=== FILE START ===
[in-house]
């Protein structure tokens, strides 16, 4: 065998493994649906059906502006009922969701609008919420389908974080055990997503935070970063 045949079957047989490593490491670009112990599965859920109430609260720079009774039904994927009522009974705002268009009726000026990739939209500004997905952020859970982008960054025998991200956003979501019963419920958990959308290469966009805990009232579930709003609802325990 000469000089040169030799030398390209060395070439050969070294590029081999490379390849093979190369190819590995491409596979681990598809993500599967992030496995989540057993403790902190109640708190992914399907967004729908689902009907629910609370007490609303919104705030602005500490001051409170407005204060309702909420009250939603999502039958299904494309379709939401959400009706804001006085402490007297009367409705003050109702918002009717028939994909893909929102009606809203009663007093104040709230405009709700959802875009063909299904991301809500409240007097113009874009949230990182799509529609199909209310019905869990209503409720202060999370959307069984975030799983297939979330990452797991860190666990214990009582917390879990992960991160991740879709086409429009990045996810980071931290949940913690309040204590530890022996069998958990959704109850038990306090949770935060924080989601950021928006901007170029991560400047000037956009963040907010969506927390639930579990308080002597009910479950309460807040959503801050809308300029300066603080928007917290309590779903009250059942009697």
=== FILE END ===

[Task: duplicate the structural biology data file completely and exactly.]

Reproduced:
[in-house]
């Protein structure tokens, strides 16, 4: 065998493994649906059906502006009922969701609008919420389908974080055990997503935070970063 045949079957047989490593490491670009112990599965859920109430609260720079009774039904994927009522009974705002268009009726000026990739939209500004997905952020859970982008960054025998991200956003979501019963419920958990959308290469966009805990009232579930709003609802325990 000469000089040169030799030398390209060395070439050969070294590029081999490379390849093979190369190819590995491409596979681990598809993500599967992030496995989540057993403790902190109640708190992914399907967004729908689902009907629910609370007490609303919104705030602005500490001051409170407005204060309702909420009250939603999502039958299904494309379709939401959400009706804001006085402490007297009367409705003050109702918002009717028939994909893909929102009606809203009663007093104040709230405009709700959802875009063909299904991301809500409240007097113009874009949230990182799509529609199909209310019905869990209503409720202060999370959307069984975030799983297939979330990452797991860190666990214990009582917390879990992960991160991740879709086409429009990045996810980071931290949940913690309040204590530890022996069998958990959704109850038990306090949770935060924080989601950021928006901007170029991560400047000037956009963040907010969506927390639930579990308080002597009910479950309460807040959503801050809308300029300066603080928007917290309590779903009250059942009697």